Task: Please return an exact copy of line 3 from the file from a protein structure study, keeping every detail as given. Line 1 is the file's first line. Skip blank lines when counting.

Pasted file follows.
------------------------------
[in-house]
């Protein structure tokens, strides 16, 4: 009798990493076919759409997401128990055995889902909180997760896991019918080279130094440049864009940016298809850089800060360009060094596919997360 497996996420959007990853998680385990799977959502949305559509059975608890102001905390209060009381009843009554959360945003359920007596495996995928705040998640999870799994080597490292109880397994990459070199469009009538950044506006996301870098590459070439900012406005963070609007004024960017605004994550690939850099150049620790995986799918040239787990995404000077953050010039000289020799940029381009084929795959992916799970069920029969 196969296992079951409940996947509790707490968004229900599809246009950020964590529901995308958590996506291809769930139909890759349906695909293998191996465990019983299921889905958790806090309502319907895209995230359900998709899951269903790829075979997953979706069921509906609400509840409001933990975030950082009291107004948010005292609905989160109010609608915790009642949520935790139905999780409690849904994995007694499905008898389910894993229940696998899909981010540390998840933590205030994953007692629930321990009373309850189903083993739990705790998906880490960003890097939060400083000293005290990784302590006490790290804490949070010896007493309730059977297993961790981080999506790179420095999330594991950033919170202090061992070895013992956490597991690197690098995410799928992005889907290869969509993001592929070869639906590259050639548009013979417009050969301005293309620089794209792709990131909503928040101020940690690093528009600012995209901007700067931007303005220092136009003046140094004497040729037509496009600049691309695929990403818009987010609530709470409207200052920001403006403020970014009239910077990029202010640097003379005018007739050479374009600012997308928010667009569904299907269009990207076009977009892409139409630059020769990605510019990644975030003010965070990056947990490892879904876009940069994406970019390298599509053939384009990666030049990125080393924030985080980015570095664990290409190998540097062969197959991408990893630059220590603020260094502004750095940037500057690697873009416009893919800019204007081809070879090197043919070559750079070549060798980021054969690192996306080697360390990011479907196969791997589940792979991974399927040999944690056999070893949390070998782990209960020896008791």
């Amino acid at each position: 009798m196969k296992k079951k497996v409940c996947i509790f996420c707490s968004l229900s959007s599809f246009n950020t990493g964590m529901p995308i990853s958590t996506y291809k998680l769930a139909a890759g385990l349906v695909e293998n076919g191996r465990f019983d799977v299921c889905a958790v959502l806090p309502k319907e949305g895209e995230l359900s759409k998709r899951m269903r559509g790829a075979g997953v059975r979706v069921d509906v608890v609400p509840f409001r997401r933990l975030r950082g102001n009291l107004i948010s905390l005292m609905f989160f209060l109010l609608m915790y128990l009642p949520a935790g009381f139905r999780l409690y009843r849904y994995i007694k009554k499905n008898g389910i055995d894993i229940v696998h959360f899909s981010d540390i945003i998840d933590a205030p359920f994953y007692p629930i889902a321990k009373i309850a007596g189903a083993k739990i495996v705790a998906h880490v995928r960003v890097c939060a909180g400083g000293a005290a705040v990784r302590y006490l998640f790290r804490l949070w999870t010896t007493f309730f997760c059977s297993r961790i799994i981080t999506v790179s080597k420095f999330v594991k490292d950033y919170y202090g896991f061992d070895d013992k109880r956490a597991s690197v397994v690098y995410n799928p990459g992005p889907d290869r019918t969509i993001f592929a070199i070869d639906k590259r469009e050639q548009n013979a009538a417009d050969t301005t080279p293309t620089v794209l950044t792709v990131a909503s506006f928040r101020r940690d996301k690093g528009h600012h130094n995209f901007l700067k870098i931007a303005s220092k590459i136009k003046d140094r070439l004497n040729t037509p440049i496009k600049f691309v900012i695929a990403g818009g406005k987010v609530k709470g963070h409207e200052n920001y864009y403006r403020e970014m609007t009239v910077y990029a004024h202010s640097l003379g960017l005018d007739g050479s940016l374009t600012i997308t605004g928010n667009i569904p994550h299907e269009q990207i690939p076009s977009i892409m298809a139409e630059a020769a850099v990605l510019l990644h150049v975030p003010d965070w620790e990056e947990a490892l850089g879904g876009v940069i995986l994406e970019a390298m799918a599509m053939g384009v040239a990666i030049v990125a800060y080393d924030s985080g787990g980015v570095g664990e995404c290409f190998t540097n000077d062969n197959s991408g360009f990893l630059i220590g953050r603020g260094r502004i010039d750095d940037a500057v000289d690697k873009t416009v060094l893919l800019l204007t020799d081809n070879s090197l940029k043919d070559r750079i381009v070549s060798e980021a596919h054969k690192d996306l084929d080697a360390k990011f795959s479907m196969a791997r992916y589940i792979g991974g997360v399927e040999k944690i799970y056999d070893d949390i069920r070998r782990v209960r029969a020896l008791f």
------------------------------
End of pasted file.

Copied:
């Amino acid at each position: 009798m196969k296992k079951k497996v409940c996947i509790f996420c707490s968004l229900s959007s599809f246009n950020t990493g964590m529901p995308i990853s958590t996506y291809k998680l769930a139909a890759g385990l349906v695909e293998n076919g191996r465990f019983d799977v299921c889905a958790v959502l806090p309502k319907e949305g895209e995230l359900s759409k998709r899951m269903r559509g790829a075979g997953v059975r979706v069921d509906v608890v609400p509840f409001r997401r933990l975030r950082g102001n009291l107004i948010s905390l005292m609905f989160f209060l109010l609608m915790y128990l009642p949520a935790g009381f139905r999780l409690y009843r849904y994995i007694k009554k499905n008898g389910i055995d894993i229940v696998h959360f899909s981010d540390i945003i998840d933590a205030p359920f994953y007692p629930i889902a321990k009373i309850a007596g189903a083993k739990i495996v705790a998906h880490v995928r960003v890097c939060a909180g400083g000293a005290a705040v990784r302590y006490l998640f790290r804490l949070w999870t010896t007493f309730f997760c059977s297993r961790i799994i981080t999506v790179s080597k420095f999330v594991k490292d950033y919170y202090g896991f061992d070895d013992k109880r956490a597991s690197v397994v690098y995410n799928p990459g992005p889907d290869r019918t969509i993001f592929a070199i070869d639906k590259r469009e050639q548009n013979a009538a417009d050969t301005t080279p293309t620089v794209l950044t792709v990131a909503s506006f928040r101020r940690d996301k690093g528009h600012h130094n995209f901007l700067k870098i931007a303005s220092k590459i136009k003046d140094r070439l004497n040729t037509p440049i496009k600049f691309v900012i695929a990403g818009g406005k987010v609530k709470g963070h409207e200052n920001y864009y403006r403020e970014m609007t009239v910077y990029a004024h202010s640097l003379g960017l005018d007739g050479s940016l374009t600012i997308t605004g928010n667009i569904p994550h299907e269009q990207i690939p076009s977009i892409m298809a139409e630059a020769a850099v990605l510019l990644h150049v975030p003010d965070w620790e990056e947990a490892l850089g879904g876009v940069i995986l994406e970019a390298m799918a599509m053939g384009v040239a990666i030049v990125a800060y080393d924030s985080g787990g980015v570095g664990e995404c290409f190998t540097n000077d062969n197959s991408g360009f990893l630059i220590g953050r603020g260094r502004i010039d750095d940037a500057v000289d690697k873009t416009v060094l893919l800019l204007t020799d081809n070879s090197l940029k043919d070559r750079i381009v070549s060798e980021a596919h054969k690192d996306l084929d080697a360390k990011f795959s479907m196969a791997r992916y589940i792979g991974g997360v399927e040999k944690i799970y056999d070893d949390i069920r070998r782990v209960r029969a020896l008791f």